Artists & Ecology 5 – Le Dropt, Castillonnès – une trame verte?

Nyiad – Le Dropt à St.Dizier (avant les’
oil on canvas
38 x 46 cm
© adam cope

An ash tree growing out of the middle of an old crack willow, not coppiced for many a year.

pen & ink
©adam cope

Wild Wood. Tangle Wood.

Nyiad. Dryiad. River. Tree. Older things than you & I.

This is a condemned being. These trees will be cut down in a week’s time or so.
Death row.

the execution has now been done

Great sadness as all the little pockets of tangle wood are irradiated & ‘cleaned up. “Pas propre”…
developed into agriculture, money, gardens & water supply.

No space for nature in the countryside.


Tangle Wood. Wild Wood. Mole & Ratty – if you listen, you can hear the wind in the willows.


Some photos from

Le Dropt à St.Dizier avant les coups de 2010A green corridor.  =  une trame verte”To write a love song, you have to be love” Henry Hensche (Cape Cod School of Art).

‘Berges du Dropt, St.Dizier’
38 x 46 cm
oil on canvas
©adam cope

 Le Dropt, Castillonnès – une trame verte?

The river Dropt downriver from Allemans de Dropt is a Natura 2000 site.

Up River, near Castillonnès, things are different. The banks are privately owned but the water board owns the water. Agricultors pay for irrigation water for their crops. Trees drink the water. Tangle wood block the water.

‘Le Dropt à St.Dizier’
quarter sheet
©adam cope

No space for nature in the countryside.

Berges du Dropt 3′ – S.Quentin
Oil on Masonite
30 x 40 cm
©adam cope
No home now for the deers, water rats, moles, rabbits & others who try & find their place in a human landscape that has no place left for pests & those who dare eat crops.

Beautiful tanglewood, wildwood. Not the garden of Le Notre. Versailles. All clipped. Perfect. The hand of man dominating the profusion of nature.

Man vs. Nature?

Over 30 kilometres of river bank cleared. Not cut to the bone, true … but cut to the quick.


Brave New World?

coppicing = taillus
Pray that the willows, alders & ashes may regenerate. Wild Wood no more. The hand of man decides who shall be left to attain a wild old age & who shall be ‘restored’.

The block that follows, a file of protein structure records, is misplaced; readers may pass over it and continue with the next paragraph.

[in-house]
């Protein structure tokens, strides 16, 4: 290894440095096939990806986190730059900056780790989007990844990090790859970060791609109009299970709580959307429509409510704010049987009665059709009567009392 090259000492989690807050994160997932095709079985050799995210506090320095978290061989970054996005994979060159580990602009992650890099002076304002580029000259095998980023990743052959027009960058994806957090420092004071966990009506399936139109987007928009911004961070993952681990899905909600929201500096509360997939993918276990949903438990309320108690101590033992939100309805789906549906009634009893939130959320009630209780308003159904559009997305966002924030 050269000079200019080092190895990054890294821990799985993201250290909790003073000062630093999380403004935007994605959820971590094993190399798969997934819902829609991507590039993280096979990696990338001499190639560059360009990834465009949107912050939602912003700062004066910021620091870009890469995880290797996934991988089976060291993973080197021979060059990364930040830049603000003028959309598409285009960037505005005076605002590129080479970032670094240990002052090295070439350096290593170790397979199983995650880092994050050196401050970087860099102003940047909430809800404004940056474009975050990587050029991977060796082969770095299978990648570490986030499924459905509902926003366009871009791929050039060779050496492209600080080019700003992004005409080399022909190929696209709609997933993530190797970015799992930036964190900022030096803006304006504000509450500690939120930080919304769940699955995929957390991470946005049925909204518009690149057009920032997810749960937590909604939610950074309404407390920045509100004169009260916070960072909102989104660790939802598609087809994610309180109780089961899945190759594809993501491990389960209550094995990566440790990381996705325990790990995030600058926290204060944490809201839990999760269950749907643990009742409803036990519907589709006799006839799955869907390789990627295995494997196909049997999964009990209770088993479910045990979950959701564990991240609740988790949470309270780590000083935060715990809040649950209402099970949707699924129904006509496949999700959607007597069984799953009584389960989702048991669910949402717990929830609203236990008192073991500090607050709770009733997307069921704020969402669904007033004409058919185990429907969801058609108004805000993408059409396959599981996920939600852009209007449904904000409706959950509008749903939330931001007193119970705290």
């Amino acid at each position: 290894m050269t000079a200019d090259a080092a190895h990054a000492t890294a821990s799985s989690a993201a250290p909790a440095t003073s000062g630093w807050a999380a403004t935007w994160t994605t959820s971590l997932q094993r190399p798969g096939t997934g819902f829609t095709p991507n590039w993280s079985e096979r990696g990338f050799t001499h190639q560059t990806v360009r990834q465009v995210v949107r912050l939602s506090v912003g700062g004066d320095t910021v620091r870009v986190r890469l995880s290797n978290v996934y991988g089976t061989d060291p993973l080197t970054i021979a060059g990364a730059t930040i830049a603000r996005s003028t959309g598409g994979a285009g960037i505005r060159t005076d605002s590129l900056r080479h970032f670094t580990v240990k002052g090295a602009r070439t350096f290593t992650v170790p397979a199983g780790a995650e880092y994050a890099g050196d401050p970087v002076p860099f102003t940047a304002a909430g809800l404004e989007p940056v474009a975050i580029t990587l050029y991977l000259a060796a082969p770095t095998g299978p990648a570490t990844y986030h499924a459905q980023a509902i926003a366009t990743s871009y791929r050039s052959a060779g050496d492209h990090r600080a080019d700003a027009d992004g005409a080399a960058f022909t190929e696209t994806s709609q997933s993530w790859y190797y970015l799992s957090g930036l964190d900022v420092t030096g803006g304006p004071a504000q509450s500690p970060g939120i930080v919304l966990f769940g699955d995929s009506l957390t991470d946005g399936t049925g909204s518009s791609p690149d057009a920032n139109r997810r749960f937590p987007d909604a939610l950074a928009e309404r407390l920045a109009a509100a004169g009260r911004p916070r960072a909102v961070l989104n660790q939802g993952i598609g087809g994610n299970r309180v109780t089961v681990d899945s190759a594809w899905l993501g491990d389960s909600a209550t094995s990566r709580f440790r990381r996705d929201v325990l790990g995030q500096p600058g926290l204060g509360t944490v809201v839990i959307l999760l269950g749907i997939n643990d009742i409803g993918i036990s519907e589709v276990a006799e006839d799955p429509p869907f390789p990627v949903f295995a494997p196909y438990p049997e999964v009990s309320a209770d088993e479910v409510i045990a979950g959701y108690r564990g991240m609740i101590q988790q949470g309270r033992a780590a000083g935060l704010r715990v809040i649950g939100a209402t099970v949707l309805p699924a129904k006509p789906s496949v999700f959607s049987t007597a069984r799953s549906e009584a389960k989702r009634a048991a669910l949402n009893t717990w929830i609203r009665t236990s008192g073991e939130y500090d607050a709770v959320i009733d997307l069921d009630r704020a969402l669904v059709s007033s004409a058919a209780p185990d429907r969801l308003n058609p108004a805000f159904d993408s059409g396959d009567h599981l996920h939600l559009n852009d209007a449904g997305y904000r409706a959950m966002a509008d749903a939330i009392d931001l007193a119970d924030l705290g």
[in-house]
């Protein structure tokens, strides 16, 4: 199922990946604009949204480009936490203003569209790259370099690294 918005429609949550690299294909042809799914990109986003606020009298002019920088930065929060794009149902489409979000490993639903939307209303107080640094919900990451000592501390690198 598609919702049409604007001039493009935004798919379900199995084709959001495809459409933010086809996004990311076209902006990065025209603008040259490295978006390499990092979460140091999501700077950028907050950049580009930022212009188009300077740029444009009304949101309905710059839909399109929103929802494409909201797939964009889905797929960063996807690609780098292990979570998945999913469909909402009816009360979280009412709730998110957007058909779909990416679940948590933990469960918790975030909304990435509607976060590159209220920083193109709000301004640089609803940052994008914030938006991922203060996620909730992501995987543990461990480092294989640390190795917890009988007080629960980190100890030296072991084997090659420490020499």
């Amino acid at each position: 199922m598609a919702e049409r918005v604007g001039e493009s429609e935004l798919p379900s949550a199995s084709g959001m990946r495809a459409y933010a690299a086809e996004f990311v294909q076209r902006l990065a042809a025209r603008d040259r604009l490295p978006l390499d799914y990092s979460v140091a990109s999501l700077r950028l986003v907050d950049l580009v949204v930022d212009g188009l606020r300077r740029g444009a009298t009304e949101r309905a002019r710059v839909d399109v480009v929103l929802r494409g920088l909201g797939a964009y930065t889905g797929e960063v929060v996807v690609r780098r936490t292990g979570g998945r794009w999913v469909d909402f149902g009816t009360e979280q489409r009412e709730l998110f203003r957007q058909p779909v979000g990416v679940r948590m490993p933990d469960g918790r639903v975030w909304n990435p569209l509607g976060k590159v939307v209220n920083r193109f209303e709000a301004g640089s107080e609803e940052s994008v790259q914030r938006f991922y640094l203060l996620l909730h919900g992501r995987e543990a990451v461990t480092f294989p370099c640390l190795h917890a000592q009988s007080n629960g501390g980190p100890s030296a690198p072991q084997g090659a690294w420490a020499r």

Happily  most of the willows have regenerated, some of the alders, less of the alders 🙂  However, little scrub & bramble & cover for animals remain. It took me three years wait befoore I could face going down to the river again & see what had become of my friends. When shall I regain the courage to paint this brave new world?  These little wold places where you can breathe & feel close to nature, the nature that man allows to persist… these spots help us live happily.

Fichier:Coppice stool2.JPG

A coppiced alder stool after one year’s growth. photo :wikicommons

Alnus glutinosa (English: Black Alder, European Alder or Common Alder)

“In celtic mythology, Bran the Blessed is associated with the alder tree “The Alder deity is considered to be Bran the Blessed, God of the Underworld. He was also known as the God of Prophecy, Arts, War and Writing. With the size of a giant, it was impossible for Bran to fit in a house or in a boat. According to medieval Christian writings, Bran the Blessed is considered to be the first British man. ” – WIKI

Look at this 300 year old ‘têtard’ or coppiced willow, a survivor, here in St.Dizier. Regeneration?

‘Têtard, Saule, St.Dizier’
Oil on Masonite
30 x 40cm
©adam cope

Futher Reading:

Natura 2000
European Union Water Framework Directive
A green corridor.
Une trame verte

Read more artists & ecology in this blog:

Artists & Ecology #1 – Festival Flore Faune
Artists and Ecology #2 – Robert HAINARD – how to ‘blind contour draw’
Artists & Ecology #3 – Constable, Corn & the Destruction of Hedgerows
Artists & Ecology # 4 – Paintings of Potatoes, Semances & Homage à José Bové
Artists & Ecology # 5 -Le Dropt, Castillonnés , a green corridor?
Artists & Ecology # 6 – No Space for Nature in the Countryside? Wendell Berry

6 Comments on “Artists & Ecology 5 – Le Dropt, Castillonnès – une trame verte?

  1.  by  marion

    I recently came accross your blog and have been reading along. I thought I would leave my first comment. I dont know what to say except that I have enjoyed reading. Nice blog. I will keep visiting this blog very often.


  2.  by  Adam Cope

    Welcome Alisha 🙂

    Thanks for chatting. Actually, isn’t it that one doesn’t need much to get things moving?

  3.  by  Adam Cope

    Welcome Alisha 🙂

    Thanks for chatting. Actually, isn’t it that one doesn’t need much to get things moving?

  4.  by  Adam Cope

    Yes, sad. Like a Brave New World or an insanity.

    Is the idea of ‘green corridors’ wide spread in S. A?

  5.  by  Cathy Gatland

    I wouldn’t say widespread – some conservationists, and others determined to build on every available piece of land. Joburg has a bit of a ‘green belt’, following the river from Emmarentia north through the suburbs, and a few other wildish spots. I weep for much of our coastline – thank goodness old Kruger preserved some of the bush though there’s a constant struggle of how to keep rural populations fed without encroaching and poaching.